SEHN

Visionary Science, Ethics, Law and Action in the Public Interest

Change isn’t easy, but that doesn’t stop you

Damage to environmental and public health is preventable and should not be an expected outcome of living today. 

Construction begins at first U.S. tar sands mine, PR Springs, UT

Construction begins at first U.S. tar sands mine, PR Springs, UT / photo by Brian Roller

 

Dear Friend and Ally,

 

Last week we sent you a story about St. Louis along the Pine River where more than 8 million Michiganders were poisoned.

 

This neglected community is just one story of many, and an example of what we are trying to stop. We are 20% towards our goal of raising $15,000 by the end of the month. We need your support to assist grassroots groups to block harmful projects like tar sands and public land oil and gas leasing in Utah or pipelines across the Heartland.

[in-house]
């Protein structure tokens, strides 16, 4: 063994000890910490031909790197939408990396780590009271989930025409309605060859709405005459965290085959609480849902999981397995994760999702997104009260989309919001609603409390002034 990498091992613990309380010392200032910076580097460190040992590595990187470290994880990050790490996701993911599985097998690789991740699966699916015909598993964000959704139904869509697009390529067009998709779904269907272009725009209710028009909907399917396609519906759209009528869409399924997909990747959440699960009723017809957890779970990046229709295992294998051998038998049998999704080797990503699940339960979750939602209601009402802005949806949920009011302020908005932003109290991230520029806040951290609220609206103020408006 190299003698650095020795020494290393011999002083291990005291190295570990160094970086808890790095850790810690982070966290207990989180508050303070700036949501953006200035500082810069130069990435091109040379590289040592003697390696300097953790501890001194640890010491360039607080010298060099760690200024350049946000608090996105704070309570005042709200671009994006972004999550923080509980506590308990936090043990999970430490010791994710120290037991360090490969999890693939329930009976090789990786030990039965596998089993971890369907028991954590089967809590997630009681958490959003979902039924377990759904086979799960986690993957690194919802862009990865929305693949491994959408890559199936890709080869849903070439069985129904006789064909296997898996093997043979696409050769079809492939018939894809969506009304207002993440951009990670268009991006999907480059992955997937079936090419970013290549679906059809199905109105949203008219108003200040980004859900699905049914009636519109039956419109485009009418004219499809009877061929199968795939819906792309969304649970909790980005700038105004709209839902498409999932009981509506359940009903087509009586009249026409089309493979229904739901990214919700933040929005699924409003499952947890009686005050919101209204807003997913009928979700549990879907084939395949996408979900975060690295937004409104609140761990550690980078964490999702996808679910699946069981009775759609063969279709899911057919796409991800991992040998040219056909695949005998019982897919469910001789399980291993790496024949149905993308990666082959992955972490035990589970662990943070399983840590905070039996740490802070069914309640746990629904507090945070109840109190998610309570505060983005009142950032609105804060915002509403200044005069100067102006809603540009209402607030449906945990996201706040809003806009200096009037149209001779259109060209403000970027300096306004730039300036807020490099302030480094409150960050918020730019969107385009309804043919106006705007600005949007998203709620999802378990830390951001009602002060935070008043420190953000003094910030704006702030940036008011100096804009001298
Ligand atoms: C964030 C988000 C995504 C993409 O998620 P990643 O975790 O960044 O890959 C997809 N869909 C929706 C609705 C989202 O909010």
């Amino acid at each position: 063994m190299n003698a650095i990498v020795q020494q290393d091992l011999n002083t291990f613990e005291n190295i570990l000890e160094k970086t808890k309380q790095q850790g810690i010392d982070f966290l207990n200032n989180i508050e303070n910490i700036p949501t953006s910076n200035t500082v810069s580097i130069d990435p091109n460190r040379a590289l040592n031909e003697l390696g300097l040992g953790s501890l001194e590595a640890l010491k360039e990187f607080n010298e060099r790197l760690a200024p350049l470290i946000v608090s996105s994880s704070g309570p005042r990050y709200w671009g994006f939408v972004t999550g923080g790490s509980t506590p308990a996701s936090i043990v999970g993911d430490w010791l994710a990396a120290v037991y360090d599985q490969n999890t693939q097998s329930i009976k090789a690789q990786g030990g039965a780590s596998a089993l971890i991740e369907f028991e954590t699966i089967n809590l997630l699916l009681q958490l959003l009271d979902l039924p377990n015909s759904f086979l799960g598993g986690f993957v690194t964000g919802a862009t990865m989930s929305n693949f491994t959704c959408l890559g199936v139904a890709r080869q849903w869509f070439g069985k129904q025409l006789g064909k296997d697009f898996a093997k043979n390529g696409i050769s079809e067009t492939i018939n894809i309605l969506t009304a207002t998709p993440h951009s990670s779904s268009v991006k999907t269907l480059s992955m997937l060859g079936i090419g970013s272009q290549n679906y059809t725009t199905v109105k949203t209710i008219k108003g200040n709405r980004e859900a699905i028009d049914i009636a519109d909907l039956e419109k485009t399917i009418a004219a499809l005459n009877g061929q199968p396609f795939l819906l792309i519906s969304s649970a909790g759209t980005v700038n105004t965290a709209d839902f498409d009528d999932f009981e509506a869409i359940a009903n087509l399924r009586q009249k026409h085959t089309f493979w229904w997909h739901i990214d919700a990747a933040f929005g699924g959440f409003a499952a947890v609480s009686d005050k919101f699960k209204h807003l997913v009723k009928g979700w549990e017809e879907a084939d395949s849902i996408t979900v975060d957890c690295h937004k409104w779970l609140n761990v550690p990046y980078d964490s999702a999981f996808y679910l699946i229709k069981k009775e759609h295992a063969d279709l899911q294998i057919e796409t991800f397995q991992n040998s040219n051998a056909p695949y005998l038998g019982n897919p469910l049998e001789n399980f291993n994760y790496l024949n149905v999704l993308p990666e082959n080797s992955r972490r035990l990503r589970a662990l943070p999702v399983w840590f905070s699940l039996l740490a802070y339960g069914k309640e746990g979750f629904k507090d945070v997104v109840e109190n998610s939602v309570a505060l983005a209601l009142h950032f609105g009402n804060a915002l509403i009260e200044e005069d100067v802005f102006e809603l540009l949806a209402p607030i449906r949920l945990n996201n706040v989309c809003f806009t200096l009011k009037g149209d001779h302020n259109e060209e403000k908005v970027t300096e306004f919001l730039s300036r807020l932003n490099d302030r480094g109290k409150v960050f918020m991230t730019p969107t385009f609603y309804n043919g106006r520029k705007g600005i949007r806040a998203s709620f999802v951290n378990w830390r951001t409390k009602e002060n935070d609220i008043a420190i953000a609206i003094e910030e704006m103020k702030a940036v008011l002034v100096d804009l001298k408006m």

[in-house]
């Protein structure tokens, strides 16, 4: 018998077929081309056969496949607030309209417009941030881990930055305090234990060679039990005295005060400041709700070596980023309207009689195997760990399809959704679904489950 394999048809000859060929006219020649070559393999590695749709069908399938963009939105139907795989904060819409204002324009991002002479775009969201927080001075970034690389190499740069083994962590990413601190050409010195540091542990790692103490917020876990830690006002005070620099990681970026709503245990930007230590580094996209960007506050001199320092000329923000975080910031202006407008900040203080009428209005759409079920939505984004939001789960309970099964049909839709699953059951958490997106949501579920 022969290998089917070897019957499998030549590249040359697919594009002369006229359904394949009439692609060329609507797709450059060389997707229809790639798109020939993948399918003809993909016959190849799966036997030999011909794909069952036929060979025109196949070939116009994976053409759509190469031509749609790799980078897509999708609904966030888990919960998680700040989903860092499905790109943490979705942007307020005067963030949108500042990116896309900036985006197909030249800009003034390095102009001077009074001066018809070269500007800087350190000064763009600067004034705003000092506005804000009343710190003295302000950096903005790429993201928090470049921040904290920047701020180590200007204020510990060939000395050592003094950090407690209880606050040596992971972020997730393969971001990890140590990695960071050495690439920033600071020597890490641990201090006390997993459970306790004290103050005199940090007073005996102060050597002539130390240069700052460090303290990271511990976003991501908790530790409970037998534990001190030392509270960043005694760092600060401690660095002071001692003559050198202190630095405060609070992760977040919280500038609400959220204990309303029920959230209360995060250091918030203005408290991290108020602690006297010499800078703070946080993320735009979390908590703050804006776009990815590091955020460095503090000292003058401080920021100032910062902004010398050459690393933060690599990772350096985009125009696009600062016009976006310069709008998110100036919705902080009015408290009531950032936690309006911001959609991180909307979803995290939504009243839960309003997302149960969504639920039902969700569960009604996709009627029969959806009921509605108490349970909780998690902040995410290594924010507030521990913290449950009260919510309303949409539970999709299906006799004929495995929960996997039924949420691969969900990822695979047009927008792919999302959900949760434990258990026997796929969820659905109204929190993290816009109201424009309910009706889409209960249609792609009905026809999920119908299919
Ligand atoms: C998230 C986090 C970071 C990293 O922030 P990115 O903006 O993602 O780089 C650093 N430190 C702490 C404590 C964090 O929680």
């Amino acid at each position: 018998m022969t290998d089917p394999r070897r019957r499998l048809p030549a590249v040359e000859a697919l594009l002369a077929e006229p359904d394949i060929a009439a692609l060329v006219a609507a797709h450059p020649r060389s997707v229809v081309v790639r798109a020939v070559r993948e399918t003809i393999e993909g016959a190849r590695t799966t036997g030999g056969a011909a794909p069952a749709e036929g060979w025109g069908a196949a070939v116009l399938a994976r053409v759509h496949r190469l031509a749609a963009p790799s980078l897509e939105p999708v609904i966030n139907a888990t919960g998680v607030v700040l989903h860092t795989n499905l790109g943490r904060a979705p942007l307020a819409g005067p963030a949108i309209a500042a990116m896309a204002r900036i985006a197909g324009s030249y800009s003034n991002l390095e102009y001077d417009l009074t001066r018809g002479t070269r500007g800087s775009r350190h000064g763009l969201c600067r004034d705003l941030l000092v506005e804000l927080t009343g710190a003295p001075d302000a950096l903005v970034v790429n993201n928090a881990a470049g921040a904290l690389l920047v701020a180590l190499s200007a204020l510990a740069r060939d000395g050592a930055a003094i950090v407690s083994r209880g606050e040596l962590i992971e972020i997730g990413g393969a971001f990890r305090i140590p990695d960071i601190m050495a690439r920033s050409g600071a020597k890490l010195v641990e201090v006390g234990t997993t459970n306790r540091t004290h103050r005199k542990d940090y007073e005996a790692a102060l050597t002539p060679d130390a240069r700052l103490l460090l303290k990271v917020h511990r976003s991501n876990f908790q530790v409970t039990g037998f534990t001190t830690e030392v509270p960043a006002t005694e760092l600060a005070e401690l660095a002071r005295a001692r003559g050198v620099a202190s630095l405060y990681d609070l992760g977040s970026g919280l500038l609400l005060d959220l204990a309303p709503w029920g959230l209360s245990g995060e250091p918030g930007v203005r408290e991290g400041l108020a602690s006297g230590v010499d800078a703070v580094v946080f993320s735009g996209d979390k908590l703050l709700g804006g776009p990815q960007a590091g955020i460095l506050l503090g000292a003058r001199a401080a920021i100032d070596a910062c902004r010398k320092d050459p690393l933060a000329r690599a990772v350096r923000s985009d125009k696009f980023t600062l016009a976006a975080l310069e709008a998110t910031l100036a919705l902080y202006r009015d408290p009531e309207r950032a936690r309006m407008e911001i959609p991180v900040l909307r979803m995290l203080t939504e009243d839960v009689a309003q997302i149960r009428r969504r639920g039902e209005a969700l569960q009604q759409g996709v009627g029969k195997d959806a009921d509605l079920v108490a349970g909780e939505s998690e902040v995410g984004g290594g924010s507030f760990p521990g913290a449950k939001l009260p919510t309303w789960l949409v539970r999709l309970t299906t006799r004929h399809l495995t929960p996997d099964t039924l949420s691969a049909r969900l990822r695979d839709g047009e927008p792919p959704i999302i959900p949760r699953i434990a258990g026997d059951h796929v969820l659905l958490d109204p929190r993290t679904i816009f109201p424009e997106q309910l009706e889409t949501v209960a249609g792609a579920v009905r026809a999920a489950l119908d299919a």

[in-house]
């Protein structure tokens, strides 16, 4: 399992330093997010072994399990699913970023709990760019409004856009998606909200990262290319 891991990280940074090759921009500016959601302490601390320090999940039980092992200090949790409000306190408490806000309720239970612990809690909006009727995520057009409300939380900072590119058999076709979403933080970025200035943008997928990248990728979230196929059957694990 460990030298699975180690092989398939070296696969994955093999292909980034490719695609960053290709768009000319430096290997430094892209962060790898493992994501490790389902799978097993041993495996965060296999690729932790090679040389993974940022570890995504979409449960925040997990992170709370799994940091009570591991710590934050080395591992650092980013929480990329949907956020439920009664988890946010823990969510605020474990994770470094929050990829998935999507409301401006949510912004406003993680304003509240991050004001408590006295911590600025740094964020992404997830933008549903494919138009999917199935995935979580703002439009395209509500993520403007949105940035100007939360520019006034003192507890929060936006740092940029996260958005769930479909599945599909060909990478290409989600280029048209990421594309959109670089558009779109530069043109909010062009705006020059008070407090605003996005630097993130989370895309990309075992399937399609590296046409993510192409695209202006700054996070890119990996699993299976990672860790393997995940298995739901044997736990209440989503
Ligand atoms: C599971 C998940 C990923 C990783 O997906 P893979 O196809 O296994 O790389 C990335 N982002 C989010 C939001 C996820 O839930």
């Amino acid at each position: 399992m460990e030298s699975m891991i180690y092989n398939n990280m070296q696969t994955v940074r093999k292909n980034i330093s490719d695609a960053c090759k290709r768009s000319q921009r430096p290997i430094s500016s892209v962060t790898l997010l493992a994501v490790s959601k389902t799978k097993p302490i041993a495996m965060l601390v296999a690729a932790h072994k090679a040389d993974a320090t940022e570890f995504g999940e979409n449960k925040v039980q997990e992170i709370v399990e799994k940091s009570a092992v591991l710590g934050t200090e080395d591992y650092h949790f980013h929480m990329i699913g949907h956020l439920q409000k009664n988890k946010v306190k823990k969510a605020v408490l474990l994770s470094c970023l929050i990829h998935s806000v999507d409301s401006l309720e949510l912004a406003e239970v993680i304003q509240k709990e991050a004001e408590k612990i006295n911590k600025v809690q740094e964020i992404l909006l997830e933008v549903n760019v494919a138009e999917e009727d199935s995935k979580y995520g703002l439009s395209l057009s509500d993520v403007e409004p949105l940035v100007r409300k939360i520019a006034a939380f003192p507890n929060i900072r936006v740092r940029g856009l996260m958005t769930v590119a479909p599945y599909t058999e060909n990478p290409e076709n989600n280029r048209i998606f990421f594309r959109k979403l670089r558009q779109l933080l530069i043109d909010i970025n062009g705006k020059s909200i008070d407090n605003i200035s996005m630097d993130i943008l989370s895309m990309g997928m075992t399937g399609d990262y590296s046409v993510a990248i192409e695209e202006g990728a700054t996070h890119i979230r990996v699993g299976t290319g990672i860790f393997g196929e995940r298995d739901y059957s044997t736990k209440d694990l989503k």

Help us contribute to a different legacy today

We are the doctor- lawyer- researcher-on-call, in service to neglected communities like St. Louis, to cleanup and prevent tragedies like this from happening again. No other group fills the on-call role SEHN provides, and the need for SEHN’s work continues to grow.

 

You are a part of this growing movement to protect future generations and our habitat
Change isn’t easy, but that doesn’t stop you from helping us contribute to a different legacy, today. Your financial support allows SEHN to bring decades of first-hand experience applying science and law to imminent and ongoing environmental and health disasters. You are a part of making real change possible.

 

Thank you,

Ann, Carolyn, Kaitlin, Sherri, and Ted

“To support the work of environmental public health is to bolster the probability of a non-event: The tumor that never metastasized. The baby carried to term. The carefree child on the playground. For 20 years, prevention has been the work of the Science & Environmental Health Network.”

– environmental sociologist and SEHN Board Member, Dr. Rebecca Gasior Altman

 

Trees cut down for Dakota Access Pipeline (DAPL)

Trees cut down for Dakota Access Pipeline (DAPL) / Photo by Carolyn Raffensperger